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GTU Hosts Consultation on Interreligious Education
Participants at the consultation on "Current and Future Directions in Theological Education," January 15, 2019. Front Row (l-r); Munir Jiwa, GTU; Boyung Lee, Illiff School of Theology (previously at PSR); Deborah Flemester Mullin, Columbia Theological Seminary; David Mellott, Lancaster Theological Seminary. Back Row (l-r); Ken Walden, Gammon Theological Seminary; Christian Scharen (GTU alum), Auburn Seminary; Uriah Kim, GTU; Heida Hadsell, Hartford Seminary; Stephen Graham, Association of Theological Schools; Rachel Mikva, Chicago Theological Seminary; Teresa Delgado, Iona College; Michael Gilligan, Henry Luce Foundation. (Not shown: Judith Berling, GTU)
On January 14-16, 2019, the Graduate Theological Union hosted a regional consultation on the theme of interreligious theological education as part of a larger study of “Current and Future Directions in Theological Education.” The three-year project, designed to cultivate sustained reflection and conversation on theological education at the field level, is funded by the Henry Luce Foundation, and overseen by Lancaster Theological Seminary. Given its leadership in interreligious theological education, the GTU was an outstanding choice to host this particular event.
Three GTU faculty members were among the presenters at the consultation. Dean Uriah Kim’s presentation on interreligious theological education and institutional change articulated some of the challenges the GTU has faced in developing and implementing its current PhD curriculum, which was reorganized in 2016 to maximize interreligious engagement. Dean Kim noted that the GTU’s work in building an interreligious educational community and curriculum is truly unprecedented, making the GTU a trailblazer in its initiative to move into previously uncharted pedagogical territory.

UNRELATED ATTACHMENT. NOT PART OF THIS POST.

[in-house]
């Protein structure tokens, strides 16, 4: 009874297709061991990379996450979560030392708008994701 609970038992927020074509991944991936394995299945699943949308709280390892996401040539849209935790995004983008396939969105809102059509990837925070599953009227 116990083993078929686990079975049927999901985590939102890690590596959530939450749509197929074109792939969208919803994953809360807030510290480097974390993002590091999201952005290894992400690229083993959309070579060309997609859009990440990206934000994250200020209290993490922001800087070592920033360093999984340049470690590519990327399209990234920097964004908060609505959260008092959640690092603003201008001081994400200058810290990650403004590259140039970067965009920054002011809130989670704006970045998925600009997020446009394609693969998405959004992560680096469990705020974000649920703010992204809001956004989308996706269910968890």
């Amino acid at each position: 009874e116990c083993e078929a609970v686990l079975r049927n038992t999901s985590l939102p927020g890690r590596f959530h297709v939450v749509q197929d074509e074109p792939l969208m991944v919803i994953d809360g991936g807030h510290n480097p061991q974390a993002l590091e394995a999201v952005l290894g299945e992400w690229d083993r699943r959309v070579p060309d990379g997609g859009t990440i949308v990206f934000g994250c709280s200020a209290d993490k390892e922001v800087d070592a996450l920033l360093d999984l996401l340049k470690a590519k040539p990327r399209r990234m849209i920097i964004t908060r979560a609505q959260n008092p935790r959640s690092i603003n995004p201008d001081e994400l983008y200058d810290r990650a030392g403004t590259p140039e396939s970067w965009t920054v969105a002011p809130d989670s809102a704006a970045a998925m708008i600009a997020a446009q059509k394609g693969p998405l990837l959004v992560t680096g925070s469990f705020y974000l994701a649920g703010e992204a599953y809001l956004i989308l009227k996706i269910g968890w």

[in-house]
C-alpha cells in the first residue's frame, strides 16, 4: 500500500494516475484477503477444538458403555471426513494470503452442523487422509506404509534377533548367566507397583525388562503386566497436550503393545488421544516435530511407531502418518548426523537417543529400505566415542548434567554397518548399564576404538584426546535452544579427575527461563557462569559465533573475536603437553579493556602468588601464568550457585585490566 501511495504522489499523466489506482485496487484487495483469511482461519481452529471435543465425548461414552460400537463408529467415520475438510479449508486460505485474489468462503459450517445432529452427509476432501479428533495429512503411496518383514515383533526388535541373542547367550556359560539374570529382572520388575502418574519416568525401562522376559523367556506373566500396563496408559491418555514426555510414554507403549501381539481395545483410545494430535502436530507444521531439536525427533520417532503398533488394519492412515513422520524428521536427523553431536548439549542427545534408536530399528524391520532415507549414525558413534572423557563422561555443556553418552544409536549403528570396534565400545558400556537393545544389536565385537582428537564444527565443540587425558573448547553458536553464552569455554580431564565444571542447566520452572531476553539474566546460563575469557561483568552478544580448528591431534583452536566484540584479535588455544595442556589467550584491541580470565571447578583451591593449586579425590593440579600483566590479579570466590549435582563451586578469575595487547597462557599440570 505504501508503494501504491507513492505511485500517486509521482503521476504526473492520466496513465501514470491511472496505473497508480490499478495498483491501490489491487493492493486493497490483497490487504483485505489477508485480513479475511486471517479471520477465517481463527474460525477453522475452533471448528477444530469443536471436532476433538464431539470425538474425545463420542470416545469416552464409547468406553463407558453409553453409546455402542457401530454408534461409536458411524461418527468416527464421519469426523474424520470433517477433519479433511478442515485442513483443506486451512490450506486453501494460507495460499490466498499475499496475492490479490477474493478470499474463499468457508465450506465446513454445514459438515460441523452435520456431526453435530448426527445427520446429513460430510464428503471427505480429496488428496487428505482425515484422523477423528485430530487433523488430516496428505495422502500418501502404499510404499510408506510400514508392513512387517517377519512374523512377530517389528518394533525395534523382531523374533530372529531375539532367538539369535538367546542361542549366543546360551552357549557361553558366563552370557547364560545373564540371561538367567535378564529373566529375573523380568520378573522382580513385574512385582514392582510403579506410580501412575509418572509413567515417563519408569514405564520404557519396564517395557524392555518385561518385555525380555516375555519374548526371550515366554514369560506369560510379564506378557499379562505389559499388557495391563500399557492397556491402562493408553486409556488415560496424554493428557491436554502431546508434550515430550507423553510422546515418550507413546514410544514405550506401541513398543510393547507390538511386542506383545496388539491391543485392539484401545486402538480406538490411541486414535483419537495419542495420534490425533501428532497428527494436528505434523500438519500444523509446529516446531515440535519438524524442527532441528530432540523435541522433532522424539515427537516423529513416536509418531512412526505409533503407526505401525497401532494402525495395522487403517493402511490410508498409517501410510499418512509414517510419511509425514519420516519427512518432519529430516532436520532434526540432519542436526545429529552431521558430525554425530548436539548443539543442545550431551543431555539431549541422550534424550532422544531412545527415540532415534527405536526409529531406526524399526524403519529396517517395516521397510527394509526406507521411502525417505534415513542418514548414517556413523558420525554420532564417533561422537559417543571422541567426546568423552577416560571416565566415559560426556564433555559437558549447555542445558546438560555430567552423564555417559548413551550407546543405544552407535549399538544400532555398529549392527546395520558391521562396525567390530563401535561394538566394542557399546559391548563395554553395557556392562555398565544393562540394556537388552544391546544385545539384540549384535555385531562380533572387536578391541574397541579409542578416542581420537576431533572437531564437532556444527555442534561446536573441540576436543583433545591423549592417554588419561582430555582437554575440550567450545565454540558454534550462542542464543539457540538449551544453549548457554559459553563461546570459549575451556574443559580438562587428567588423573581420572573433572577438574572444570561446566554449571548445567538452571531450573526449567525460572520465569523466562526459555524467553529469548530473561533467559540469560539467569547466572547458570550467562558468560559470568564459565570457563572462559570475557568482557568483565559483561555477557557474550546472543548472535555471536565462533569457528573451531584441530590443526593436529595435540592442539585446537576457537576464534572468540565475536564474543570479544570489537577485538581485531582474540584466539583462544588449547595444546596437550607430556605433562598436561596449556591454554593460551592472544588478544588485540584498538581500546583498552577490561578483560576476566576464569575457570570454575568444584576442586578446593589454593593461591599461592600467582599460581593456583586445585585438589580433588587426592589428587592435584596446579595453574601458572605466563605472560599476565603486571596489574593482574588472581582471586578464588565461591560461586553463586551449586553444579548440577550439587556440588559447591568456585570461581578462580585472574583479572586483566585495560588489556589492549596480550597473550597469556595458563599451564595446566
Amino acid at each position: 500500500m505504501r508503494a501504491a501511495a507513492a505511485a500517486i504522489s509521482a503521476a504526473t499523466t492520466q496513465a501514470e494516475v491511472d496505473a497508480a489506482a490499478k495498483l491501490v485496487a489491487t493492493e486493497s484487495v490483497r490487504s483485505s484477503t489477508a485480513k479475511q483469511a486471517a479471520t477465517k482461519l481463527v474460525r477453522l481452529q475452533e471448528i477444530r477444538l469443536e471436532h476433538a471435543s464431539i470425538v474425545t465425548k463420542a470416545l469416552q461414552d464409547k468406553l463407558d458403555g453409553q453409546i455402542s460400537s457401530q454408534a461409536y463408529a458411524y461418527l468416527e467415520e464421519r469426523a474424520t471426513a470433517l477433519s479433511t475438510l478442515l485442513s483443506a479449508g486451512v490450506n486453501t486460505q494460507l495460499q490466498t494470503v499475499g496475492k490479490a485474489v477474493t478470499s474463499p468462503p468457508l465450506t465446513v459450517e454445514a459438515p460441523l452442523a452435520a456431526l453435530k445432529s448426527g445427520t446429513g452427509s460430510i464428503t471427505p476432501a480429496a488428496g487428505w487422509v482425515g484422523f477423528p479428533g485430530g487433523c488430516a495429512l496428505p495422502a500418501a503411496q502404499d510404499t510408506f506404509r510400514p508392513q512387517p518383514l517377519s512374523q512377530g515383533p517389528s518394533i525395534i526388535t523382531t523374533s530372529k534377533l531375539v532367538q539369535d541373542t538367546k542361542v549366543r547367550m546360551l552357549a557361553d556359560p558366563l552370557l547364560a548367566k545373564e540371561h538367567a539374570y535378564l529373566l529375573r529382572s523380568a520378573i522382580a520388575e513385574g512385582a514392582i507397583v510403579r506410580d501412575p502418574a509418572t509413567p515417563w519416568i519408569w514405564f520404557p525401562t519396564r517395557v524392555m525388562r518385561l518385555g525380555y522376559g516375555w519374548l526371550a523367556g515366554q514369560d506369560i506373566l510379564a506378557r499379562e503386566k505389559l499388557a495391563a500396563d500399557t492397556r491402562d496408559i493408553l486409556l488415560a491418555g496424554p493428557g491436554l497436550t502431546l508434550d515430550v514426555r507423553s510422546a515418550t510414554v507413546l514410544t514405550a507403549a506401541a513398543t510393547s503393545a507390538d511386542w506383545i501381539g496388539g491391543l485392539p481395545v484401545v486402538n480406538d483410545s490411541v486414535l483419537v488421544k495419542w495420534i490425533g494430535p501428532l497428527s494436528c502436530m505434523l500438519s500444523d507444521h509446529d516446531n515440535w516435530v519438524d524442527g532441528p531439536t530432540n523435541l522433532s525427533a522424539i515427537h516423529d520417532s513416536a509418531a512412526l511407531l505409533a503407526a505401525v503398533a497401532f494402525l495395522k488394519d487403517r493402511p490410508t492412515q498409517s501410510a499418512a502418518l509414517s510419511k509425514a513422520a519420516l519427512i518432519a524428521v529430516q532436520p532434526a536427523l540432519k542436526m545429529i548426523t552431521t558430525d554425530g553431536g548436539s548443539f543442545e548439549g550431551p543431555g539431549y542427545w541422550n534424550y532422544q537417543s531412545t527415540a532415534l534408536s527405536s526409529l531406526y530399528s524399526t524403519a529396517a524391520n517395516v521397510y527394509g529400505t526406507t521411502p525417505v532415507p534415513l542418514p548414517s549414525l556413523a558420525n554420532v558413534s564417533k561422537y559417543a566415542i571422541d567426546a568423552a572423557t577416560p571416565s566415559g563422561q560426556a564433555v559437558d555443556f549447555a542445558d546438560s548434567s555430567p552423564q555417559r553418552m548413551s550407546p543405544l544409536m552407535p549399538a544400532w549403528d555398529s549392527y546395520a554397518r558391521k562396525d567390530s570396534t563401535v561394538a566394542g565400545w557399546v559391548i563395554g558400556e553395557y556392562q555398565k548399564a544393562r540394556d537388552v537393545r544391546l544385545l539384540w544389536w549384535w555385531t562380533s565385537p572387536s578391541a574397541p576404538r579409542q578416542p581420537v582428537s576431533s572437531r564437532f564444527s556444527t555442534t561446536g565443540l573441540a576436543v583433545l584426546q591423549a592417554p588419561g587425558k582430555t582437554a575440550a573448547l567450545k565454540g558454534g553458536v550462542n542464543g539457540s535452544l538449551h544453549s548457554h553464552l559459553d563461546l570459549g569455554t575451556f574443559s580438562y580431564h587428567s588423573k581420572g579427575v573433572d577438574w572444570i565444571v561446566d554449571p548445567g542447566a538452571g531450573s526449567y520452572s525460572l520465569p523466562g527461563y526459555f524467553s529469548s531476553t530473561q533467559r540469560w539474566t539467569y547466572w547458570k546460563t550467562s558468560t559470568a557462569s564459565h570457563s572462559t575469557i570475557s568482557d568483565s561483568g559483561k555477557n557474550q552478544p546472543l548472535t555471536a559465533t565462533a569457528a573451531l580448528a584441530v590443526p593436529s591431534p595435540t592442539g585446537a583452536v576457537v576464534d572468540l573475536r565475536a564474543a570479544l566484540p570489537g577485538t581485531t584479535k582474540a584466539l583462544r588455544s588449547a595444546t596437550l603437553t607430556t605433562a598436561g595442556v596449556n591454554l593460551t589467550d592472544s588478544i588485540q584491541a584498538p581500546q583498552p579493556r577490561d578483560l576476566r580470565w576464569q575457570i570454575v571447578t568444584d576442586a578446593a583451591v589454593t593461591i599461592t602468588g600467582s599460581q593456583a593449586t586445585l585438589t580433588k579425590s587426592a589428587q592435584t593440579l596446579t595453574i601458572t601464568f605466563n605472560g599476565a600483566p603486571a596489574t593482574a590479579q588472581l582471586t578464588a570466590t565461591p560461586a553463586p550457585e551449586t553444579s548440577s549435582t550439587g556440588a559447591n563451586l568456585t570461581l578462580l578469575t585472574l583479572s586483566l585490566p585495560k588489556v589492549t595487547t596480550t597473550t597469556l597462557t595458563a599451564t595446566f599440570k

“How do we understand, approach, and explain ‘interreligious’ in a context in which the boundaries between ‘religions’ are increasingly fluid?” –Dr. Judith Berling
Dr. Judith Berling shared findings that emerged out of her own Luce-funded project, “The Current State of Interreligious Learning in Higher Education.” Looking at the GTU through the lens of the Luce project brought up questions for Dr. Berling, such as, “How do we understand, approach, and explain ‘interreligious’ in a context in which the boundaries between ‘religions’ are increasingly fluid?” It also illuminated the need to cultivate “a new generation of faculty with the interreligious training” to teach courses like “Sacred Texts” that exist at the cross-section of many religious traditions. Dr. Berling noted that, “The most successful programs to date are those that have made a commitment, from the leadership down through the faculty, recognizing that success will require some level of institutional transformation. That is indeed a big challenge, but it is also an opportunity to position the school as a leader in this emerging field.”
Dr. Munir Jiwa, founding director of the GTU’s Center for Islamic Studies, presented in a session focused on interreligious education and public engagement. Dr. Jiwa highlighted the ongoing partnership between the Center for Islamic Studies and the Islamophobia Research and Documentation Project at UC Berkeley, as well as the GTU’s Madrasa-Midrasha Project, a collaborative public education effort between the Center for Islamic Studies and the GTU’s Richard S. Dinner Center for Jewish Studies.
Reflecting on the consultation, Dean Kim restated his belief that the GTU provided the ideal location for such an event, as the GTU’s diverse community engages with one another daily both inside and outside of the classroom “to apply wisdom and knowledge from diverse religious traditions” in order to “make a positive impact on the world, to tend to the spiritual needs of their communities, and to pursue truth.”